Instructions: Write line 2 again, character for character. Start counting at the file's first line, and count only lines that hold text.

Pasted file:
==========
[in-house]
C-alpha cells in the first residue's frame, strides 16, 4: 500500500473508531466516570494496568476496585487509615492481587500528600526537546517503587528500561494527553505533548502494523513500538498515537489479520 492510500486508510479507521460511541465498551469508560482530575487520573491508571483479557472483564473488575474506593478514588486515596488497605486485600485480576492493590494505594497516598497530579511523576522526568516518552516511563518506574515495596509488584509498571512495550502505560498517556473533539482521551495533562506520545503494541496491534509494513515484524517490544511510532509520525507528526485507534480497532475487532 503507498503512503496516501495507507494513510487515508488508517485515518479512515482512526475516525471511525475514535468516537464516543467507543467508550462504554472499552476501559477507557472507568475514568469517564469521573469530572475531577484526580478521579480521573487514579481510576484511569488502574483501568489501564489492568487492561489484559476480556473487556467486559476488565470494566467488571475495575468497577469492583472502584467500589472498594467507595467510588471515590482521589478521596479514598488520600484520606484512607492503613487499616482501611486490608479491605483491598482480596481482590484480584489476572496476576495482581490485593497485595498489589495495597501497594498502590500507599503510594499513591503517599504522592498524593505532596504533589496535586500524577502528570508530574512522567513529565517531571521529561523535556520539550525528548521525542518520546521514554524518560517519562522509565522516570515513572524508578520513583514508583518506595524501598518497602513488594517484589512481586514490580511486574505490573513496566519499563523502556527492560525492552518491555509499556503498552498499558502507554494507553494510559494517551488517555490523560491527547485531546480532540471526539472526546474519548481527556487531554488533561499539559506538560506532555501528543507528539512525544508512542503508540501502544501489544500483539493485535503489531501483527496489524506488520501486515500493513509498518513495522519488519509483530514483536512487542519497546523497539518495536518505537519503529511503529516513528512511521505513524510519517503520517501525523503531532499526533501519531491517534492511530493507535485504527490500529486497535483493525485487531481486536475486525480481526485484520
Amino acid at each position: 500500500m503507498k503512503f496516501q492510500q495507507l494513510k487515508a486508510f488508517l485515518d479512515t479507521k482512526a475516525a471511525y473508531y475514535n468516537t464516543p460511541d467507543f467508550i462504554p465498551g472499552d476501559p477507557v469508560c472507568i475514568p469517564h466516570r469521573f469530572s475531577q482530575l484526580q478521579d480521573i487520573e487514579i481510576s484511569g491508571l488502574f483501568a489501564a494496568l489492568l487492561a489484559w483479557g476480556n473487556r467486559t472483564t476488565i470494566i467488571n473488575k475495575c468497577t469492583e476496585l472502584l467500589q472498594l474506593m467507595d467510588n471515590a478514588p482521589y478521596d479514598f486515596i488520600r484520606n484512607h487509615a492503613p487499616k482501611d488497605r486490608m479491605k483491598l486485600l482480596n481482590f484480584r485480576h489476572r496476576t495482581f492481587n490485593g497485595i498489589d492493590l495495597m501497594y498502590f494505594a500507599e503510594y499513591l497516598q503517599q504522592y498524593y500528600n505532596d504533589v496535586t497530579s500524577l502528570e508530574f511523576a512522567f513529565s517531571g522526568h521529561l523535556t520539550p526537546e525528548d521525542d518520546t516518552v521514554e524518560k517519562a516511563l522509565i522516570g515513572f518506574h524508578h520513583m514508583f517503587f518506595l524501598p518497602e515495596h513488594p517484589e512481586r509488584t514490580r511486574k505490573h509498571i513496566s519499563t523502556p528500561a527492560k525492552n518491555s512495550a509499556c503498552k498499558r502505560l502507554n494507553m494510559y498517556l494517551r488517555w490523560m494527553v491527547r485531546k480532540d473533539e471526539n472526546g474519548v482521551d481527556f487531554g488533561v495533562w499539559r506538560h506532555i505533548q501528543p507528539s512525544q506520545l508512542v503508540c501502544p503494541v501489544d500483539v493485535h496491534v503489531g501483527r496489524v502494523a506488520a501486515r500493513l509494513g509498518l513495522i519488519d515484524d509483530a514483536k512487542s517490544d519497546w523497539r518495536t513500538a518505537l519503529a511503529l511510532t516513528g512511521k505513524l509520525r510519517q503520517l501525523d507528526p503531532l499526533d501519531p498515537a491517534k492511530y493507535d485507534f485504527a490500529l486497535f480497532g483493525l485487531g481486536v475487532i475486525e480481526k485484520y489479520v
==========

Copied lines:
C-alpha cells in the first residue's frame, strides 16, 4: 500500500473508531466516570494496568476496585487509615492481587500528600526537546517503587528500561494527553505533548502494523513500538498515537489479520 492510500486508510479507521460511541465498551469508560482530575487520573491508571483479557472483564473488575474506593478514588486515596488497605486485600485480576492493590494505594497516598497530579511523576522526568516518552516511563518506574515495596509488584509498571512495550502505560498517556473533539482521551495533562506520545503494541496491534509494513515484524517490544511510532509520525507528526485507534480497532475487532 503507498503512503496516501495507507494513510487515508488508517485515518479512515482512526475516525471511525475514535468516537464516543467507543467508550462504554472499552476501559477507557472507568475514568469517564469521573469530572475531577484526580478521579480521573487514579481510576484511569488502574483501568489501564489492568487492561489484559476480556473487556467486559476488565470494566467488571475495575468497577469492583472502584467500589472498594467507595467510588471515590482521589478521596479514598488520600484520606484512607492503613487499616482501611486490608479491605483491598482480596481482590484480584489476572496476576495482581490485593497485595498489589495495597501497594498502590500507599503510594499513591503517599504522592498524593505532596504533589496535586500524577502528570508530574512522567513529565517531571521529561523535556520539550525528548521525542518520546521514554524518560517519562522509565522516570515513572524508578520513583514508583518506595524501598518497602513488594517484589512481586514490580511486574505490573513496566519499563523502556527492560525492552518491555509499556503498552498499558502507554494507553494510559494517551488517555490523560491527547485531546480532540471526539472526546474519548481527556487531554488533561499539559506538560506532555501528543507528539512525544508512542503508540501502544501489544500483539493485535503489531501483527496489524506488520501486515500493513509498518513495522519488519509483530514483536512487542519497546523497539518495536518505537519503529511503529516513528512511521505513524510519517503520517501525523503531532499526533501519531491517534492511530493507535485504527490500529486497535483493525485487531481486536475486525480481526485484520